4. A jQuery Mobile Single-page App - introduces you to jQuery Mobile framework. If you think about making a mobile application you should definitely give jQuery Mobile a try. Project gives you an intro into how to structure your mobile application, how to get data from Stack Exchange API and then how to use JsRender template engine.
  5. jQuery File Uploader - creates a configurable jQuery plugin which will let you to upload files to your server using AJAX. Project uses jQuery for file uploads, jQuery UI for progressbar widget and HTML5 for working with files. The project concentrates on what can be done, so it will not work on all browsers and these tasks are left for the reader to implement. It's a great starting point if you want to create your own file uploader or just learn how they work.
  6. Extending Chrome with jQuery - explains how to create a Chrome browser extension. During the project you create an extension which collects microdata from pages and uses localStorage for saving to make something similar to the address book. I found this project quite interesting and probably will have to look for more information about this topic as it opens a lot of new ways for applying your web development knowledge.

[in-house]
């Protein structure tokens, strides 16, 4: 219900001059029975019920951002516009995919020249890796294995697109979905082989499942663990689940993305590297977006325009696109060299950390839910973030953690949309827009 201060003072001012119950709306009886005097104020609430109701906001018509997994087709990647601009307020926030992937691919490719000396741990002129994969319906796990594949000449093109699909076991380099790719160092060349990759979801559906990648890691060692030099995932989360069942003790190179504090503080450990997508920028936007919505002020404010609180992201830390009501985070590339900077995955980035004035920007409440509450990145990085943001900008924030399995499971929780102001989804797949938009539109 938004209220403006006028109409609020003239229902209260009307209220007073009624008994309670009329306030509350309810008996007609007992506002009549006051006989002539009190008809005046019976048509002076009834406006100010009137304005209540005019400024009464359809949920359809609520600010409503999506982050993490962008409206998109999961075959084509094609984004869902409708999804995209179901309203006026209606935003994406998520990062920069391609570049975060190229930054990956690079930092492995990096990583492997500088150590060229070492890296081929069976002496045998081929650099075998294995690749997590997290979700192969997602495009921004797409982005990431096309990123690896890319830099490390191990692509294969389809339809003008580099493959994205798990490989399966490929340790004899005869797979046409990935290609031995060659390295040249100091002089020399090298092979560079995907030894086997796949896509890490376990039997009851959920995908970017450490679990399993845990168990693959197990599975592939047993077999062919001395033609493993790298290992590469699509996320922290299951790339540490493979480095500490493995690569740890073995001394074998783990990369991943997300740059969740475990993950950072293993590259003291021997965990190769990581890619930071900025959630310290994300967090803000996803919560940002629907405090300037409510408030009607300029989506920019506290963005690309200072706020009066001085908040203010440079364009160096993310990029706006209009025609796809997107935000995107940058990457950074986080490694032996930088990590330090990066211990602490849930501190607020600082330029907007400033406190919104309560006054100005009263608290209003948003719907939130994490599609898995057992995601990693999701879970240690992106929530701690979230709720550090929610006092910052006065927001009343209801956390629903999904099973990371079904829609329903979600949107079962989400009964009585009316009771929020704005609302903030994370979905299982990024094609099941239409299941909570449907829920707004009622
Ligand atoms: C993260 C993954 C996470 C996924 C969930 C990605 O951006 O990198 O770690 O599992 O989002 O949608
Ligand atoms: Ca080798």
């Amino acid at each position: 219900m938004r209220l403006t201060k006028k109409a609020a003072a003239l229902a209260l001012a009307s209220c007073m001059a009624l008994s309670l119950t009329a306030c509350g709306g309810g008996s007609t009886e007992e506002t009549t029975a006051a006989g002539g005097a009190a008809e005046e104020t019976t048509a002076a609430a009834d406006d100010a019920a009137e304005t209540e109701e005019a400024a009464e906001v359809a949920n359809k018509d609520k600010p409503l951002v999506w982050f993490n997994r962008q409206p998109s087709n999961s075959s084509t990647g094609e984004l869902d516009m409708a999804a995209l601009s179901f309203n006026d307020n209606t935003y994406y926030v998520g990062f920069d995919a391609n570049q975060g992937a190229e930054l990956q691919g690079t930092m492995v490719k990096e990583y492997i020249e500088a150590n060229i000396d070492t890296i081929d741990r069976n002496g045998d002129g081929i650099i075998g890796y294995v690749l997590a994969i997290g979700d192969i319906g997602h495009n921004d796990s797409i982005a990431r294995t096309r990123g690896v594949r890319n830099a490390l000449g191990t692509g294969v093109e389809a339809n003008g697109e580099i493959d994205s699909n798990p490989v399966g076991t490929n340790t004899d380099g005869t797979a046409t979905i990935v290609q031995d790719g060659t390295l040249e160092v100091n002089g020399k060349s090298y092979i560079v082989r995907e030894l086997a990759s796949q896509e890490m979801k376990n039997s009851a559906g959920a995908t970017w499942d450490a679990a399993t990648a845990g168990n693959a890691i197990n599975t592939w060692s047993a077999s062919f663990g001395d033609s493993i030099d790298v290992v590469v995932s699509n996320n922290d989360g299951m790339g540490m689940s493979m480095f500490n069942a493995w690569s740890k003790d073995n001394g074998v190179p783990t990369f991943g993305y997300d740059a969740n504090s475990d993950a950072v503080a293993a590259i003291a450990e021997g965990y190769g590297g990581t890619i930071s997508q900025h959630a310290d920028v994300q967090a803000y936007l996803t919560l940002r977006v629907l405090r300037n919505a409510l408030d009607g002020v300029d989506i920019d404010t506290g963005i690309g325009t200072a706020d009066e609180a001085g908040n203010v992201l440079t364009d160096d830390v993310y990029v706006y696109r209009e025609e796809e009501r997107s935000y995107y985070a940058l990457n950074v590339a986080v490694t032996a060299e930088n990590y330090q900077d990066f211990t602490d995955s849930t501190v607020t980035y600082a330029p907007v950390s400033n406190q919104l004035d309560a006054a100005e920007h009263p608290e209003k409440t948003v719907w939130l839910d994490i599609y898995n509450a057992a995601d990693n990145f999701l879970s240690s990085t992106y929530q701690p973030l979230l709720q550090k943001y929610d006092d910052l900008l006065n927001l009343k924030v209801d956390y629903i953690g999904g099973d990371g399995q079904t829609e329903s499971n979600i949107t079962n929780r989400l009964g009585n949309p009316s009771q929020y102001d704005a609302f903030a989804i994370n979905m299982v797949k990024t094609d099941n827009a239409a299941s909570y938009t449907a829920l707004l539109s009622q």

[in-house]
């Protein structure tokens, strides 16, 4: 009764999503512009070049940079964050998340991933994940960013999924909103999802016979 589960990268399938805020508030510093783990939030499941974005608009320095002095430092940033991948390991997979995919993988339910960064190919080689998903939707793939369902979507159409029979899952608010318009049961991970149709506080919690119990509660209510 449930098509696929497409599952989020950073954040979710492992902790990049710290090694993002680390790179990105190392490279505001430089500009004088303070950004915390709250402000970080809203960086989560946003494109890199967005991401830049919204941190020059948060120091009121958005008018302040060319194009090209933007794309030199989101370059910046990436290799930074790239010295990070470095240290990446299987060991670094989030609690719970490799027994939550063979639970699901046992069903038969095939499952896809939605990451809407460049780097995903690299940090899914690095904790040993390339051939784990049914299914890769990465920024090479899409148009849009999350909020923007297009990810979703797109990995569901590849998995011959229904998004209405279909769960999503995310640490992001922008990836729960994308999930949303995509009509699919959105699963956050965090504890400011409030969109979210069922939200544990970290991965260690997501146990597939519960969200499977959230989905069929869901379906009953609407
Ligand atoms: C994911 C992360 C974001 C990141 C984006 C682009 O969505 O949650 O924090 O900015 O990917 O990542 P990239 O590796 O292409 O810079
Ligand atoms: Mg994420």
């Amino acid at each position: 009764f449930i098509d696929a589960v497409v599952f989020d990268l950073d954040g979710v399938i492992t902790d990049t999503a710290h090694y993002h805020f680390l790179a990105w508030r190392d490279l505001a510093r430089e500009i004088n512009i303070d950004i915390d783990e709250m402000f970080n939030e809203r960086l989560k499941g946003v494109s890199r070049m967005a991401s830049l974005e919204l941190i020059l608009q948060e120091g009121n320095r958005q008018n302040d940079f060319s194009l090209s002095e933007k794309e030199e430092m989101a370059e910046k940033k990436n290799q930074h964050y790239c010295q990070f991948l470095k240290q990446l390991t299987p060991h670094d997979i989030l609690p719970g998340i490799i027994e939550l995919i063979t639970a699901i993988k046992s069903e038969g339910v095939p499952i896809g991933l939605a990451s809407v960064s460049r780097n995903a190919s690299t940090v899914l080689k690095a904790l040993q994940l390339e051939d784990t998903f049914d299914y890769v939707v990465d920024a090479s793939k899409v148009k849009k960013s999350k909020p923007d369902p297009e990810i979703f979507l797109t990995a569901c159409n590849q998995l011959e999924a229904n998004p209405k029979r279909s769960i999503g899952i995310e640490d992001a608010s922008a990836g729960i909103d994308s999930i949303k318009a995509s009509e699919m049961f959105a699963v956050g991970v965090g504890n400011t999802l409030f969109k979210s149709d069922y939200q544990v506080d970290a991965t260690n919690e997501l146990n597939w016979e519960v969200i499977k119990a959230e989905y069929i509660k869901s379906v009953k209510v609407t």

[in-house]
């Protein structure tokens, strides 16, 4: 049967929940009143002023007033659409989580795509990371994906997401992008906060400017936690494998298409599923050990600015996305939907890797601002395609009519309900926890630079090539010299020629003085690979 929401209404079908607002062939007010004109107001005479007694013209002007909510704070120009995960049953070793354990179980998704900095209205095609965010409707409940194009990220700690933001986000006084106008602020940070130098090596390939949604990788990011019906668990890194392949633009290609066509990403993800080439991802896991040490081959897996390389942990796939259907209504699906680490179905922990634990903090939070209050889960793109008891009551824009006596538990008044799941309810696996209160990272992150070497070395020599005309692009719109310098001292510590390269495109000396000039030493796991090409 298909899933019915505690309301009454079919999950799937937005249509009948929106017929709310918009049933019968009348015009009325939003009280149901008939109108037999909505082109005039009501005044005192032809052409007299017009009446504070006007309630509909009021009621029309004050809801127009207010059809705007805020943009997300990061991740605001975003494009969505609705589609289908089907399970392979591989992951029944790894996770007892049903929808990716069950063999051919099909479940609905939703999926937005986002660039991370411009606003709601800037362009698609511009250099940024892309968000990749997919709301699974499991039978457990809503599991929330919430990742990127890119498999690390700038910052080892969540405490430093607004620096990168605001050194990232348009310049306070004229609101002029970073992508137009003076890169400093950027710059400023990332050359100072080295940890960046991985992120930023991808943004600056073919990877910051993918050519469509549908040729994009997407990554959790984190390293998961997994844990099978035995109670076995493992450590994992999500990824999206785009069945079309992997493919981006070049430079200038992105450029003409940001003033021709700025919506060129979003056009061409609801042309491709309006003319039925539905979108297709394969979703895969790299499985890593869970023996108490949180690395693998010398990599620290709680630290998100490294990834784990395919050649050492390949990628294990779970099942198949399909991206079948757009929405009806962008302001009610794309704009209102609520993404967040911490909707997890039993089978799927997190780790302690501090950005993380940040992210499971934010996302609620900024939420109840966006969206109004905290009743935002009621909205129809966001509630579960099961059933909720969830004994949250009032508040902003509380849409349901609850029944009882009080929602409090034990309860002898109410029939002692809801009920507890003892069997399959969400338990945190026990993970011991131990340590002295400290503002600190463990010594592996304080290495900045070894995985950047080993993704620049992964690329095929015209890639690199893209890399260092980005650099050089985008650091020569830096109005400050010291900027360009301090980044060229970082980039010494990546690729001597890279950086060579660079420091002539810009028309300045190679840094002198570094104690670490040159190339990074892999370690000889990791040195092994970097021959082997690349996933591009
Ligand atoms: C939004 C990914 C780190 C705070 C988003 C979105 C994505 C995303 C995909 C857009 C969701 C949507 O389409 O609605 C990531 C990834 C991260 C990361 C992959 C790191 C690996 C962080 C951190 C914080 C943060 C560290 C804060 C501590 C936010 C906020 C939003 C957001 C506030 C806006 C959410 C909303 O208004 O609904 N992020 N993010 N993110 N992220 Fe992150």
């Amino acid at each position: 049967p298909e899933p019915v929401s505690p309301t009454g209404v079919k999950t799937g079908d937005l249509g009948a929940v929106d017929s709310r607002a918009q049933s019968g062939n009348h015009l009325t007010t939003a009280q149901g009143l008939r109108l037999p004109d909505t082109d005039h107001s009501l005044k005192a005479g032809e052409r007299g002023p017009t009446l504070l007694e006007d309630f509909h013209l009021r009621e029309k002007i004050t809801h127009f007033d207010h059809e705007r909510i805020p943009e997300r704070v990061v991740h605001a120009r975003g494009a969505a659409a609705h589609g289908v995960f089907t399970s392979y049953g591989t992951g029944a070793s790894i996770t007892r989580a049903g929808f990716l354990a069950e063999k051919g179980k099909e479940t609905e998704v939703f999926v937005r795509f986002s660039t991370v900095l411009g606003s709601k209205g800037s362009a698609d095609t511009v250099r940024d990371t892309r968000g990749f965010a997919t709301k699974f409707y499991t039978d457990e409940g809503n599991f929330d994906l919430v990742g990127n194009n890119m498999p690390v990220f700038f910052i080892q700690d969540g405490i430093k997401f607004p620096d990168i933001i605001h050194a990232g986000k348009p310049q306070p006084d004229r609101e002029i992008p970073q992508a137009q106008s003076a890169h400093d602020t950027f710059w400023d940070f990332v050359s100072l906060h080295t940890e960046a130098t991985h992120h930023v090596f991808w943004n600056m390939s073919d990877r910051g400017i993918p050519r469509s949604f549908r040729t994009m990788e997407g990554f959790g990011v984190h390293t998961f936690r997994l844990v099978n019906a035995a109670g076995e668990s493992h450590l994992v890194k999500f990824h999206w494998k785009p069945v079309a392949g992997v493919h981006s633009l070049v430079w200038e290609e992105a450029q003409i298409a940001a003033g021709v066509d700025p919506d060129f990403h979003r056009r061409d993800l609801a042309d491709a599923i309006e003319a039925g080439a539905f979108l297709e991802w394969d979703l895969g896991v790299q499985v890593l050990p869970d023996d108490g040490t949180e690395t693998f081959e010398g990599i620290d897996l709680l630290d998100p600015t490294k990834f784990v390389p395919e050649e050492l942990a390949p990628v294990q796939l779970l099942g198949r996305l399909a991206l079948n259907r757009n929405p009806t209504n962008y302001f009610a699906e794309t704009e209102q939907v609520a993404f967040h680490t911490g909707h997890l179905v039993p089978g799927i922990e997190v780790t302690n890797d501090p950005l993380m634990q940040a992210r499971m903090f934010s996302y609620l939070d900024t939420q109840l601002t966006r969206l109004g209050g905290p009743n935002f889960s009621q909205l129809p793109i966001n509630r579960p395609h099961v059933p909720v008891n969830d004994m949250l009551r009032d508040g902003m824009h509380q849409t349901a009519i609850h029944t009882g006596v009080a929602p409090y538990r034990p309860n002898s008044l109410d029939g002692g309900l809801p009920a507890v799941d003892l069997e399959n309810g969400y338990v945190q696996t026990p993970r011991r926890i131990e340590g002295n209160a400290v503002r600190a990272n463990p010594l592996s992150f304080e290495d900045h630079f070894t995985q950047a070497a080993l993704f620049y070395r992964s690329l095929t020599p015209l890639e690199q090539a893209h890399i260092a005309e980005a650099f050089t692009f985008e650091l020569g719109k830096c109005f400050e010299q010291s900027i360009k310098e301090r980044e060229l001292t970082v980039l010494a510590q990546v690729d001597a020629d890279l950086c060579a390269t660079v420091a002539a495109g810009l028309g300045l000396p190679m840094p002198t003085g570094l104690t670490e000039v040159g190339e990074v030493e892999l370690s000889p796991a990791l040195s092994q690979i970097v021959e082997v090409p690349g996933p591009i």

7. Build Your Own jQuery - takes you through steps of building a custom version of jQuery. At first it explains how to install (instructions are for Mac and Windows) required tools which includes Git, Node.js, Grunt.js and QUnit. After you have all the requisites the project shows how to build a custom jQuery version from source. You might be wondering what is the point then only a few clicks are needed to download it from a website, or even better, one copy-paste routine later your project already loads it from CDN. Well I haven't had a chance to use this for a project, but I started using dependency manager for PHP and it's bliss then after one command you have all the needed packages with the latest version.